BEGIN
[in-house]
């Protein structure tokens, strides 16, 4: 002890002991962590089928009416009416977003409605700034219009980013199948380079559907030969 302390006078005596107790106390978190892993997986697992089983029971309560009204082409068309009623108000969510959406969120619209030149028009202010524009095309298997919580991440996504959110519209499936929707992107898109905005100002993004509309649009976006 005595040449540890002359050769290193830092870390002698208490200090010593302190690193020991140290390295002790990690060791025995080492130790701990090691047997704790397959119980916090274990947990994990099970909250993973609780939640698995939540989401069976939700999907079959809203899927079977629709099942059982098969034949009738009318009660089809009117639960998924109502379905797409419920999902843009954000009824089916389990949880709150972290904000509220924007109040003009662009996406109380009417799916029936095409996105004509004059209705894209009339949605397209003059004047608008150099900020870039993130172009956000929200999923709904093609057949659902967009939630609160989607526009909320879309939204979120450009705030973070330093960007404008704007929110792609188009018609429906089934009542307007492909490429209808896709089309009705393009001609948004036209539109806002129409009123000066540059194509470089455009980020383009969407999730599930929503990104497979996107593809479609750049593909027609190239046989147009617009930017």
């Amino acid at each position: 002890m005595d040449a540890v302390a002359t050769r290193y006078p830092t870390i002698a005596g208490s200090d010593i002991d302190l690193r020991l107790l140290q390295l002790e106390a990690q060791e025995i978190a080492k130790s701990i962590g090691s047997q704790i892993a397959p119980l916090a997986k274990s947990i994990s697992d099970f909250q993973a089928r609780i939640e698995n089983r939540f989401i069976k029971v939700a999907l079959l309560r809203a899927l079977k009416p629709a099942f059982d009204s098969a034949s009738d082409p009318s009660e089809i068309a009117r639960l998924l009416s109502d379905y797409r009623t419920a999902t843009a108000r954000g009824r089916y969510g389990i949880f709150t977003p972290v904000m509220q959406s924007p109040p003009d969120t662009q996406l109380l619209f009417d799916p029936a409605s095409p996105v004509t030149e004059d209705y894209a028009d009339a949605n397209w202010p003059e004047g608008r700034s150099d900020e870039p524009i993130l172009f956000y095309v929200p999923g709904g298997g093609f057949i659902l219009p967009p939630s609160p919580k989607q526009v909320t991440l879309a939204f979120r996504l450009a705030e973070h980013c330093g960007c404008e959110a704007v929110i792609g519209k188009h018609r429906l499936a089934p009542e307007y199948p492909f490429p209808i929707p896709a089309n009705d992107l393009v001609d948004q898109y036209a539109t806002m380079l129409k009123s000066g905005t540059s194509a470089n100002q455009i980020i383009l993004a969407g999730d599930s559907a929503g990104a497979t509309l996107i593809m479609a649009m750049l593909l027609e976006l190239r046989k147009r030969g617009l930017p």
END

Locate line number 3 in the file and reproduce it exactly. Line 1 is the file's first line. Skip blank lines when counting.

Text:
């Amino acid at each position: 002890m005595d040449a540890v302390a002359t050769r290193y006078p830092t870390i002698a005596g208490s200090d010593i002991d302190l690193r020991l107790l140290q390295l002790e106390a990690q060791e025995i978190a080492k130790s701990i962590g090691s047997q704790i892993a397959p119980l916090a997986k274990s947990i994990s697992d099970f909250q993973a089928r609780i939640e698995n089983r939540f989401i069976k029971v939700a999907l079959l309560r809203a899927l079977k009416p629709a099942f059982d009204s098969a034949s009738d082409p009318s009660e089809i068309a009117r639960l998924l009416s109502d379905y797409r009623t419920a999902t843009a108000r954000g009824r089916y969510g389990i949880f709150t977003p972290v904000m509220q959406s924007p109040p003009d969120t662009q996406l109380l619209f009417d799916p029936a409605s095409p996105v004509t030149e004059d209705y894209a028009d009339a949605n397209w202010p003059e004047g608008r700034s150099d900020e870039p524009i993130l172009f956000y095309v929200p999923g709904g298997g093609f057949i659902l219009p967009p939630s609160p919580k989607q526009v909320t991440l879309a939204f979120r996504l450009a705030e973070h980013c330093g960007c404008e959110a704007v929110i792609g519209k188009h018609r429906l499936a089934p009542e307007y199948p492909f490429p209808i929707p896709a089309n009705d992107l393009v001609d948004q898109y036209a539109t806002m380079l129409k009123s000066g905005t540059s194509a470089n100002q455009i980020i383009l993004a969407g999730d599930s559907a929503g990104a497979t509309l996107i593809m479609a649009m750049l593909l027609e976006l190239r046989k147009r030969g617009l930017p």